US stocks fell for a fifth straight day on Friday, dropping 1 percent and marking the Standard & Poor’s 500 Index’s longest losing streak in three months as the federal government edged closer to the “fiscal cliff” with no solution in sight.
US President Barack Obama and top congressional leaders met at the White House to work on a solution for the draconian debt-reduction measures set to take effect next month. Stocks, which have been influenced by little else than the flood of fiscal cliff headlines from Washington in recent days, extended losses going into the close, with the Dow Jones industrial average and the S&P 500 each losing 1 percent, after reports that Obama would not offer a new plan to Republicans. The Dow closed below 13,000 for the first time since Dec. 4.
“I was stunned Obama didn’t have another plan, and that’s absolutely why we sold off,” said Mike Shea, managing partner at Direct Access Partners LLC in New York. “He’s going to force the House [of Representatives] to come to him with something different. I think that’s a surprise. The entire market is disappointed in a lack of leadership in Washington.”
In a sign of investor anxiety, the CBOE Volatility Index , known as the VIX, jumped 16.69 percent to 22.72, closing at its highest level since June. Wall Street’s favorite fear barometer has risen for five straight weeks, surging more than 40 percent over that time.
The Dow Jones industrial average dropped 158.20 points, or 1.21 percent, to 12,938.11 at the close. The S&P 500 lost 15.67 points, or 1.11 percent, to 1,402.43. The NASDAQ Composite Index fell 25.59 points, or 0.86 percent, to end at 2,960.31.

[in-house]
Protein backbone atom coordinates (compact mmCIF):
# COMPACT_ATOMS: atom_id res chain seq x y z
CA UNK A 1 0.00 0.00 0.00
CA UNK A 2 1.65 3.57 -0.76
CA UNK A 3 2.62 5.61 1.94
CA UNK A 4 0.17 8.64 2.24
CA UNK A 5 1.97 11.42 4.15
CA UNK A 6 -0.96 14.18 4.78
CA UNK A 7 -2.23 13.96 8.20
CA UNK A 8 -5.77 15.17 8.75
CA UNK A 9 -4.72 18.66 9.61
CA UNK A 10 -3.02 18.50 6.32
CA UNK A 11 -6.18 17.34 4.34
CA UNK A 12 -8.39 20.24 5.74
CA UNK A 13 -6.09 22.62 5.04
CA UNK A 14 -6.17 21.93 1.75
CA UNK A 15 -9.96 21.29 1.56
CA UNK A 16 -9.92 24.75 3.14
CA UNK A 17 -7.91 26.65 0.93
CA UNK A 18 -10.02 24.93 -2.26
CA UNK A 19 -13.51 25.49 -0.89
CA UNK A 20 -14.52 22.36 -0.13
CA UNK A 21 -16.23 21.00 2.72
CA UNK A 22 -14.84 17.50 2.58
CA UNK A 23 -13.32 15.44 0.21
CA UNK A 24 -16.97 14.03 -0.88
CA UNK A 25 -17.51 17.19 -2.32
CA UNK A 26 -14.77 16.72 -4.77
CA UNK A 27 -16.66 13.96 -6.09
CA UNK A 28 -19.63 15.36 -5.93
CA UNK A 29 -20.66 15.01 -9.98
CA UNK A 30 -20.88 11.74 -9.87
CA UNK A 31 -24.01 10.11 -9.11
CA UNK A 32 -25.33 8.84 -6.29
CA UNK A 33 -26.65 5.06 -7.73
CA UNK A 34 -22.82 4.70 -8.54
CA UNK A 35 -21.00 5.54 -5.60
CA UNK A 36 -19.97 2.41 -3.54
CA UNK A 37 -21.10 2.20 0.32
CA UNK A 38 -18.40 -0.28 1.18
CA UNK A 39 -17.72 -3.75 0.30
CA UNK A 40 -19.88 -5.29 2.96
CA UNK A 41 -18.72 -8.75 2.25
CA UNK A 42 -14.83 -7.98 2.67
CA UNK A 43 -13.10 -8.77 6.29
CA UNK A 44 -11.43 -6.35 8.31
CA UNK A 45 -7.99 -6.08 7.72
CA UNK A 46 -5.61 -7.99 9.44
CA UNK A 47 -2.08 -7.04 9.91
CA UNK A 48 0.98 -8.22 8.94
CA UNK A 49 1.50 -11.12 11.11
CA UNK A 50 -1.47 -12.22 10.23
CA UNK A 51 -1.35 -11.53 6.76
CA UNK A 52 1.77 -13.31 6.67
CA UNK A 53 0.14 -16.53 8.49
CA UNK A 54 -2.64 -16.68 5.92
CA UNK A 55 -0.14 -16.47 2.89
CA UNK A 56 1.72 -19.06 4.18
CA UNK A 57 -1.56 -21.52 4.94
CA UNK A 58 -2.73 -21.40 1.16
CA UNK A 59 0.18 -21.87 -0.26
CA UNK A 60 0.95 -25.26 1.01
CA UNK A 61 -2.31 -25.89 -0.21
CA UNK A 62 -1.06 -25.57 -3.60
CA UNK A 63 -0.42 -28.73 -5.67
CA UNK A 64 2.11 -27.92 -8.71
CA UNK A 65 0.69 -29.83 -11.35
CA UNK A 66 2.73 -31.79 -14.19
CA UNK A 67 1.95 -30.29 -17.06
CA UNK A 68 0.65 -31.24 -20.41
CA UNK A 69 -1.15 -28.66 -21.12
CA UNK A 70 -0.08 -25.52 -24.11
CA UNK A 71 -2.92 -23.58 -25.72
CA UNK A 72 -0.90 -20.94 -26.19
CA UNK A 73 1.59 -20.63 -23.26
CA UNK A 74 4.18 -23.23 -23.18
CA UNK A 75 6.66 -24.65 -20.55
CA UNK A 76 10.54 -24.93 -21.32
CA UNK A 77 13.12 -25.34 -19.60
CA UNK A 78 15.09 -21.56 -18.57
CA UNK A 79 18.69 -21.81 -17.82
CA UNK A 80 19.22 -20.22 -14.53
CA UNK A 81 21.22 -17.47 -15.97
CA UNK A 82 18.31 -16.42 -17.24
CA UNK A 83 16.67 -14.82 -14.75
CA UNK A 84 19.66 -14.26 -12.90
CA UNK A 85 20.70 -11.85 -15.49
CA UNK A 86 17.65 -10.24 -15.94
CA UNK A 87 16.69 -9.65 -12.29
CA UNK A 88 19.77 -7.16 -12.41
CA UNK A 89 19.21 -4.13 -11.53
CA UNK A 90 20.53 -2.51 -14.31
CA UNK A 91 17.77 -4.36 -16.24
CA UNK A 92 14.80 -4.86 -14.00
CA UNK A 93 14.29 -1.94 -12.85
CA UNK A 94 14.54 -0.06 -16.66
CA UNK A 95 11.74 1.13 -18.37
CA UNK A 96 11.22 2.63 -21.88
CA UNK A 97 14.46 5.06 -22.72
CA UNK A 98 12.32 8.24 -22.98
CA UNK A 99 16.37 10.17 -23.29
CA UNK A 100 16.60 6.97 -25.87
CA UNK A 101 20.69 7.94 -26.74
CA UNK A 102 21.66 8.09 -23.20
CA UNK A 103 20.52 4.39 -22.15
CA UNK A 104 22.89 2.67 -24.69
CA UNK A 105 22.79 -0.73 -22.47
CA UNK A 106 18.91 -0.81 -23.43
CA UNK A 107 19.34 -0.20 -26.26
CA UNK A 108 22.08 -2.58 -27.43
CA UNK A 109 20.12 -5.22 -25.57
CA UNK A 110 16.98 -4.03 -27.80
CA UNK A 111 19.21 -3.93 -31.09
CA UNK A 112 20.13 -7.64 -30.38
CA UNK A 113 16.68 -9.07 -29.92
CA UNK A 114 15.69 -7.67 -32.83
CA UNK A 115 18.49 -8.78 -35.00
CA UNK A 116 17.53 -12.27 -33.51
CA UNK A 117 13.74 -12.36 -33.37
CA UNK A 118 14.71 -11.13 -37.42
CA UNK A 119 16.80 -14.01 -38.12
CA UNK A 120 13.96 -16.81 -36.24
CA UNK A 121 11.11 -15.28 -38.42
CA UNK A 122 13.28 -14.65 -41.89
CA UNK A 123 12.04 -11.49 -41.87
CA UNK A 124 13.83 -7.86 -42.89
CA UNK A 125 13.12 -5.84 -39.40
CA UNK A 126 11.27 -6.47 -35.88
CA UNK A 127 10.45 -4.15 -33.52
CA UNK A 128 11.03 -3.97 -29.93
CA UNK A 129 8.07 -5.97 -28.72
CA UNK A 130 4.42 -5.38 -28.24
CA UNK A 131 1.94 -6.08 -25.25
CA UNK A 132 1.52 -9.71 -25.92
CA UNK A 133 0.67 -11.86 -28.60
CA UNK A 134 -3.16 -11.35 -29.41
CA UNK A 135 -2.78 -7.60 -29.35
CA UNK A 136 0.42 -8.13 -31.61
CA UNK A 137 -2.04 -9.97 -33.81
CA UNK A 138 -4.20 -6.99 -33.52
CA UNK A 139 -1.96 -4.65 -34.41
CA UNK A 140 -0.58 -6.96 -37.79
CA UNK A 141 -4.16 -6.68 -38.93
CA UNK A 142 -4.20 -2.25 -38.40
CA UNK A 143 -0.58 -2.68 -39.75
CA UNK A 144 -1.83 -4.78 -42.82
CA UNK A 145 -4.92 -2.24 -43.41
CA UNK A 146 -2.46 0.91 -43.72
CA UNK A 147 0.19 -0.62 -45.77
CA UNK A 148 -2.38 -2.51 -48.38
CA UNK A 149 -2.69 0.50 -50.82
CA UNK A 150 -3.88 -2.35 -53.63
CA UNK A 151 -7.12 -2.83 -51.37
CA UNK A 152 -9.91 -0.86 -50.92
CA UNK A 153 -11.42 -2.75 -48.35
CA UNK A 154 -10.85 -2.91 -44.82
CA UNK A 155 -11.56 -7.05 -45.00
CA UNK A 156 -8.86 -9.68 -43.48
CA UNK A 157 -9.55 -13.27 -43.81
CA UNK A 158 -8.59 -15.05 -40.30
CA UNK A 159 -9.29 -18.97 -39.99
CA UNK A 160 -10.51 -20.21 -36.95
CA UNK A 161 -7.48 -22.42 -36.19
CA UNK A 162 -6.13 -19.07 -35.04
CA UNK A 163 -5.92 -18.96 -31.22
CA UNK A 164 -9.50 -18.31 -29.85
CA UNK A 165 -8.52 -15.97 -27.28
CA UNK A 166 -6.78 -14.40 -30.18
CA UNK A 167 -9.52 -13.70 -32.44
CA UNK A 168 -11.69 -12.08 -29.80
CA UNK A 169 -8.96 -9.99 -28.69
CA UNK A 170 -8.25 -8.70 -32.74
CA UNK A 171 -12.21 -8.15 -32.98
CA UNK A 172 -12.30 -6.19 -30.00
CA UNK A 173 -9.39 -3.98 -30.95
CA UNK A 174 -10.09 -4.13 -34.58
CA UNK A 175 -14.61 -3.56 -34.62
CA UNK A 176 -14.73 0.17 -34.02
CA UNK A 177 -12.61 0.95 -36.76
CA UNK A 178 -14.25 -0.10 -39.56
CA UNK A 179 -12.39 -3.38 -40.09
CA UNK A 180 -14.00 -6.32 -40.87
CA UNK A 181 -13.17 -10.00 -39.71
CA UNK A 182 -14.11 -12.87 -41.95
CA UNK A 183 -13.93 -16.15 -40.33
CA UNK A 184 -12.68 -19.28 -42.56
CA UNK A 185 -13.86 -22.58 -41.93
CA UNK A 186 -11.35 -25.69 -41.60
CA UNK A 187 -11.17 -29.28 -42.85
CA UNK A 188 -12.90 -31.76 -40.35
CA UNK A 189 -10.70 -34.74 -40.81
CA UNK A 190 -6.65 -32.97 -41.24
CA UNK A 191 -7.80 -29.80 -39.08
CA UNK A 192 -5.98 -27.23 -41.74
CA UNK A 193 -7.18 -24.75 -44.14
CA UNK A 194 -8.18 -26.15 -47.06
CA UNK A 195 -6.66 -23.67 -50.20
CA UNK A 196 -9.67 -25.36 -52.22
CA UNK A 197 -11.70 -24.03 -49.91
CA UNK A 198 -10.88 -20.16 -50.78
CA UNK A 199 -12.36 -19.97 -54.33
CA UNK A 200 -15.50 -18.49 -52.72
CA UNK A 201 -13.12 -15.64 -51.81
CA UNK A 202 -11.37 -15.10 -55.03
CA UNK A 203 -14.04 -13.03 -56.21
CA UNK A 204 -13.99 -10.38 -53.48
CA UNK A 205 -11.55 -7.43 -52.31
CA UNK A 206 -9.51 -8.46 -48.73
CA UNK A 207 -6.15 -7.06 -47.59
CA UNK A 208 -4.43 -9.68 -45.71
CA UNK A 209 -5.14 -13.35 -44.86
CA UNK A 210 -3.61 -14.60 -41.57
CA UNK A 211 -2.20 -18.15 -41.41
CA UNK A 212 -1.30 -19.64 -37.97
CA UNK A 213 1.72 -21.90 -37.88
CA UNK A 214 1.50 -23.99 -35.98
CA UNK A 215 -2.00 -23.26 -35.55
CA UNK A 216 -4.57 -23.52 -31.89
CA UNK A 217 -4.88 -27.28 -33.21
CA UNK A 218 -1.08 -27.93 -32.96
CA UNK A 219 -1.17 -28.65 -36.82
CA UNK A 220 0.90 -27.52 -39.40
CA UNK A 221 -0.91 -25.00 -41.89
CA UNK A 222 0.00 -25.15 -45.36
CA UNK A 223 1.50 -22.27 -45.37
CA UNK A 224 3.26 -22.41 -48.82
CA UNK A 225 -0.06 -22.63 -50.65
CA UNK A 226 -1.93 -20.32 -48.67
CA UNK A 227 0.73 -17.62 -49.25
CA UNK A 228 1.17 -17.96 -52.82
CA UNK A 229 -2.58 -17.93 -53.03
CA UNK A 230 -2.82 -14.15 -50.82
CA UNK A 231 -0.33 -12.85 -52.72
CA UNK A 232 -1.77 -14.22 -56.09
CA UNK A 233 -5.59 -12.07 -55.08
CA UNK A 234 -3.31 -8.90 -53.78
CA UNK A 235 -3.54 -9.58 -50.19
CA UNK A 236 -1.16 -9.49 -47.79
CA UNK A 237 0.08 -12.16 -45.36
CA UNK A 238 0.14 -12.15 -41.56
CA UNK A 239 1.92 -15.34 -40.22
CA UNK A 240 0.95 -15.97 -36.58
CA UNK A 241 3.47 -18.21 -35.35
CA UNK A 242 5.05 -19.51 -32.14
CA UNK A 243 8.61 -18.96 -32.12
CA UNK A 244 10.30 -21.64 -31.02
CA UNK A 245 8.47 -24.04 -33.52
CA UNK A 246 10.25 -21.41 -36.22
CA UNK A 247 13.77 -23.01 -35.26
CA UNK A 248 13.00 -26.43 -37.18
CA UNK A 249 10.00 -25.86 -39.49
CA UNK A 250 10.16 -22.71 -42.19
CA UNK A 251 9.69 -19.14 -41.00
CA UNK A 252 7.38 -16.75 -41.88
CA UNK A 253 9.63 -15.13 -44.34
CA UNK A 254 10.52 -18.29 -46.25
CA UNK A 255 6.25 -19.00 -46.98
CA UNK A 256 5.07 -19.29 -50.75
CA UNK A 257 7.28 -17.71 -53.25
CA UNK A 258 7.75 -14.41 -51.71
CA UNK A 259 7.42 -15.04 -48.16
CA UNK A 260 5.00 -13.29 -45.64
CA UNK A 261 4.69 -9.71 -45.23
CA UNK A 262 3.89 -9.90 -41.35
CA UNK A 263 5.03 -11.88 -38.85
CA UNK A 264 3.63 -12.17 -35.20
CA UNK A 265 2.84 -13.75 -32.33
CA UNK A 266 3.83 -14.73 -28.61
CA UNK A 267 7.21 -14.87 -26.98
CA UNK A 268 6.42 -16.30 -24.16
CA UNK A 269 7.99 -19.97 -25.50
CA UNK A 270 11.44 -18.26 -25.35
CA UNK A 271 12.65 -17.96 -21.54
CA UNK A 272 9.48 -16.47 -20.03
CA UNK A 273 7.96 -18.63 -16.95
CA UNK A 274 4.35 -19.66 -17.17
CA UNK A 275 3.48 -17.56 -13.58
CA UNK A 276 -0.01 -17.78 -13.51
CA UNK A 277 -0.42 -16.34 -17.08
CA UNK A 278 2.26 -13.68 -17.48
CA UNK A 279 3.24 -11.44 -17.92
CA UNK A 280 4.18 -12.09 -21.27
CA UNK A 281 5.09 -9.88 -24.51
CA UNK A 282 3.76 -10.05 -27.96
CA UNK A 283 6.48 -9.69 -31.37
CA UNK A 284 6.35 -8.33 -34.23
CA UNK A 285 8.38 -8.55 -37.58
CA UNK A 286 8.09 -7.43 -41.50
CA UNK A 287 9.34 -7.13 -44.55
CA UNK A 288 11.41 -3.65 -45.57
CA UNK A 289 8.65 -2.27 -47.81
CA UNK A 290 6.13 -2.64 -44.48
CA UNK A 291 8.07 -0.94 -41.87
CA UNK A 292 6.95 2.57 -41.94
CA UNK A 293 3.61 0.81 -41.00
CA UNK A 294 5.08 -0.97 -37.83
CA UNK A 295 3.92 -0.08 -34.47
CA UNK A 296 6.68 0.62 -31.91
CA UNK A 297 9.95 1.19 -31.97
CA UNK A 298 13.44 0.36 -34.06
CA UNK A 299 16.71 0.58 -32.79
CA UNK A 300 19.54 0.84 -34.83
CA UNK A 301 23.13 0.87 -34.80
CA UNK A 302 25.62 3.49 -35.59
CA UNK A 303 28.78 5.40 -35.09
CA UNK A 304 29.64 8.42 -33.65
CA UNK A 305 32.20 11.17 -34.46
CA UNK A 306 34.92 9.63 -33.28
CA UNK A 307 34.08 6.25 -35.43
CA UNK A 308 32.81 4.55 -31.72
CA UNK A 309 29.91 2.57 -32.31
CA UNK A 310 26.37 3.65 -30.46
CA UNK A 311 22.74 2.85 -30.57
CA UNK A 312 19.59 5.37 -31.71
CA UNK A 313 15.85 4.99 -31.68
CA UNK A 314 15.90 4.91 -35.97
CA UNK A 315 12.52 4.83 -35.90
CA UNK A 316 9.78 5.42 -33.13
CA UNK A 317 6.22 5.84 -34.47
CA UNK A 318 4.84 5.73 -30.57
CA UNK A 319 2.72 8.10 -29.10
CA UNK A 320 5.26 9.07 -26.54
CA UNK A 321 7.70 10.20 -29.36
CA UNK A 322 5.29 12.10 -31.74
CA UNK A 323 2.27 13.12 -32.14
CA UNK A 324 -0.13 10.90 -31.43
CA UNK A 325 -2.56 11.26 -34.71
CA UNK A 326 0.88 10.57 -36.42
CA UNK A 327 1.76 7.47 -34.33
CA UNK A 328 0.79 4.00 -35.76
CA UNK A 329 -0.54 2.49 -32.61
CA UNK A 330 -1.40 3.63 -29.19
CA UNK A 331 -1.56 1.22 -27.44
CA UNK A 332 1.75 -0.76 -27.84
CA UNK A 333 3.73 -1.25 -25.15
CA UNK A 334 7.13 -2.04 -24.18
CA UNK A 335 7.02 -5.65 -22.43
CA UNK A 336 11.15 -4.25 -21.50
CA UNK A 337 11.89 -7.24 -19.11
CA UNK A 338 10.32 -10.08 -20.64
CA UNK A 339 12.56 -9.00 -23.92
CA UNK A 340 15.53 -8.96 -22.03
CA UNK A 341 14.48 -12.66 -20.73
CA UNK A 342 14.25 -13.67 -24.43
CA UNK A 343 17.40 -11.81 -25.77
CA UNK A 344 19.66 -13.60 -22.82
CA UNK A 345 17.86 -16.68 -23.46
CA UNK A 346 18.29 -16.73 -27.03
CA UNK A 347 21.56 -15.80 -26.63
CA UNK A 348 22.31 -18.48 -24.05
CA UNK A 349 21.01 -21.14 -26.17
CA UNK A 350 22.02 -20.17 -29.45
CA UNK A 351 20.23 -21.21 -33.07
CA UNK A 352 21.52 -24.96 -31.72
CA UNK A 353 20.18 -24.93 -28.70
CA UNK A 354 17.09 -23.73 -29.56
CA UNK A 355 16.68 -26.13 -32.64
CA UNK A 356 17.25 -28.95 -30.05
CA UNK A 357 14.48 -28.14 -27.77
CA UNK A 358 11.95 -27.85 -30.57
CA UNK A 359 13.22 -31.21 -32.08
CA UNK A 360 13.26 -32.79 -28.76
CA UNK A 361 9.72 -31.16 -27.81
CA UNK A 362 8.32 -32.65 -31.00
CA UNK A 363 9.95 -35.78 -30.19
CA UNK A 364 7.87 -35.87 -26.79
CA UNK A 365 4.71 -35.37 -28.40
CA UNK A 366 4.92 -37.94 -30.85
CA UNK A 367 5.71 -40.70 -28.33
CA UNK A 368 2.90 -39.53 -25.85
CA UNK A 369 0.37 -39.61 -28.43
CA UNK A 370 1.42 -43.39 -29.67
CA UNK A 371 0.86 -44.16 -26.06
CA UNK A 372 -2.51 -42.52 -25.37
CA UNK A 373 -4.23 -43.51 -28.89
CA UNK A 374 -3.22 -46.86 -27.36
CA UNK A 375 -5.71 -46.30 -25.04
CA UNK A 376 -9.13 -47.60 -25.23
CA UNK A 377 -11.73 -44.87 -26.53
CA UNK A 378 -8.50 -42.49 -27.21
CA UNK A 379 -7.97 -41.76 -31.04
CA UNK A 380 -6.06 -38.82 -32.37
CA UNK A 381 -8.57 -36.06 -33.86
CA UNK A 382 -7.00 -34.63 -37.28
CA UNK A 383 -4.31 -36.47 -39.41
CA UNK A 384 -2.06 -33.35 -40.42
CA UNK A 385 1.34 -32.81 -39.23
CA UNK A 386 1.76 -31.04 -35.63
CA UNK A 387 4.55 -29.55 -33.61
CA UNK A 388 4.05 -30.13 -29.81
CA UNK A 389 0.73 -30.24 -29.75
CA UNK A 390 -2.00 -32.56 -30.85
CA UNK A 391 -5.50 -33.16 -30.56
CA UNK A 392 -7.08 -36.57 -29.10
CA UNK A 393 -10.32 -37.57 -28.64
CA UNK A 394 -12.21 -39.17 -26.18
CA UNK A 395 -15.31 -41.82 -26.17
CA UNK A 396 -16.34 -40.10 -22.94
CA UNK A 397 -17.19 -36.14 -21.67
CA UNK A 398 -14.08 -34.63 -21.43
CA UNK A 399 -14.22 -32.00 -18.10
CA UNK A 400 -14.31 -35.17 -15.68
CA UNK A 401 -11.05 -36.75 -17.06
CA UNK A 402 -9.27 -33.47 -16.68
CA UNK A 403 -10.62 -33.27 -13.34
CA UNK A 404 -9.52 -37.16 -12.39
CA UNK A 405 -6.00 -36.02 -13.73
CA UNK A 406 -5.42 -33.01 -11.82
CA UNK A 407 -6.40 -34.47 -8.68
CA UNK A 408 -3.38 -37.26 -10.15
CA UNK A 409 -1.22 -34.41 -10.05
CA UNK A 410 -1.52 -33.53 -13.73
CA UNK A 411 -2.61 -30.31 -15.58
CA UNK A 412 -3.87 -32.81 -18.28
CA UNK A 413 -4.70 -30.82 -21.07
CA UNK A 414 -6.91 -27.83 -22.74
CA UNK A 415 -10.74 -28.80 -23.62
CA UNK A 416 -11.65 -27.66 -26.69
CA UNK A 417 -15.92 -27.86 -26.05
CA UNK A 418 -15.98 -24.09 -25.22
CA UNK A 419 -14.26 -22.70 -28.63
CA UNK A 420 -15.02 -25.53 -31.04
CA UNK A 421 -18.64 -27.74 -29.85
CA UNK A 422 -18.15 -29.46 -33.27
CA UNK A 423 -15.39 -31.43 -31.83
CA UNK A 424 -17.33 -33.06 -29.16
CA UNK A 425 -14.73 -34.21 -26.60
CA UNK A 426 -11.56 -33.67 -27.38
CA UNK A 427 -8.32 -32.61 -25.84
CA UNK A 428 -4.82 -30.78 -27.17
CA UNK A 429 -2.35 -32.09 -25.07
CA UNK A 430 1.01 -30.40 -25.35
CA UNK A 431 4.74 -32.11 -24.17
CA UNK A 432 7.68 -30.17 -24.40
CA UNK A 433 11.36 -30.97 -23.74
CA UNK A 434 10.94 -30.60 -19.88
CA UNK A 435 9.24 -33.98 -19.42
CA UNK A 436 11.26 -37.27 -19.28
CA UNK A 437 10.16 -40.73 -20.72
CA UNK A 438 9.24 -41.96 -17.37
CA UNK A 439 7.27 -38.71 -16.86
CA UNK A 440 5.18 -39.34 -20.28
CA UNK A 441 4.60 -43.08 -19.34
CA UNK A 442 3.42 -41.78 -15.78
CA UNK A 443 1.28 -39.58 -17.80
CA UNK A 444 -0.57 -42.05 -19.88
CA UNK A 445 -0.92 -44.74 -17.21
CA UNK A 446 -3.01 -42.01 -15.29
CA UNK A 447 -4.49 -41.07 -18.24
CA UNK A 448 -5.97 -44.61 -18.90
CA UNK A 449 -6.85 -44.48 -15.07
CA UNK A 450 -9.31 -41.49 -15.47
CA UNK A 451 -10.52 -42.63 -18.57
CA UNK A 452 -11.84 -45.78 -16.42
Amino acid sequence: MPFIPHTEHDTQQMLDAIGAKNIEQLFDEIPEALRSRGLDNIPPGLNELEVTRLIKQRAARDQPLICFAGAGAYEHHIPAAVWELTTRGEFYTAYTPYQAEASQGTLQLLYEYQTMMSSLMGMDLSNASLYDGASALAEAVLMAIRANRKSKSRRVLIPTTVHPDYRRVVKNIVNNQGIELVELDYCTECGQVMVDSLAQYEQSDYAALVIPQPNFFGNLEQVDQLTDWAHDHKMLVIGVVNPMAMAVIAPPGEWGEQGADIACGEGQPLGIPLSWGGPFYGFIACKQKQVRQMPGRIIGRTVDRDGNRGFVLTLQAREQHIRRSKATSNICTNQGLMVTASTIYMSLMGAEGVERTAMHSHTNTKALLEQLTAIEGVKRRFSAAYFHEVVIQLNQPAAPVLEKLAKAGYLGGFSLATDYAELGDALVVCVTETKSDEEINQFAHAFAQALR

For the week, the Dow fell 1.9 percent. The S&P 500 also lost 1.9 percent for the week, marking its worst weekly performance since the middle of November. The NASDAQ finished the week down 2 percent.
Pessimism continued after the market closed, with stock futures indicating even steeper losses. S&P 500 futures dropped 26.7 points, or 1.9 percent, eclipsing the decline seen in the regular session.
All 10 S&P 500 sectors fell during Friday’s regular trading, with most posting declines of 1 percent, but energy and material shares were among the weakest of the day, with both groups closely tied to the pace of growth.
“We’ve been whipsawing around on low volume and rumors that come out on the cliff,” said Eric Green, senior portfolio manager at Penn Capital Management in Philadelphia.
With time running short, lawmakers may opt to allow the higher taxes and across-the-board federal spending cuts to go into effect and attempt to pass a retroactive fix soon after the new year. Standard & Poor’s said an impasse on the cliff would not affect the sovereign credit rating of the US.
“We’re not as concerned with Jan. 1 as the market seems to be,” said Richard Weiss, senior money manager at American Century Investments, in Mountain View, California. “Things will be resolved, just maybe not on a good timetable, and any deal can easily be retroactive.”
Highlighting Wall Street’s sensitivity to developments in Washington, stocks tumbled more than 1 percent on Thursday after Senate Majority Leader Harry Reid warned that a deal was unlikely before the deadline. However, late in the day, stocks nearly bounced back when the House said it would hold an unusual session today to work on a fiscal solution.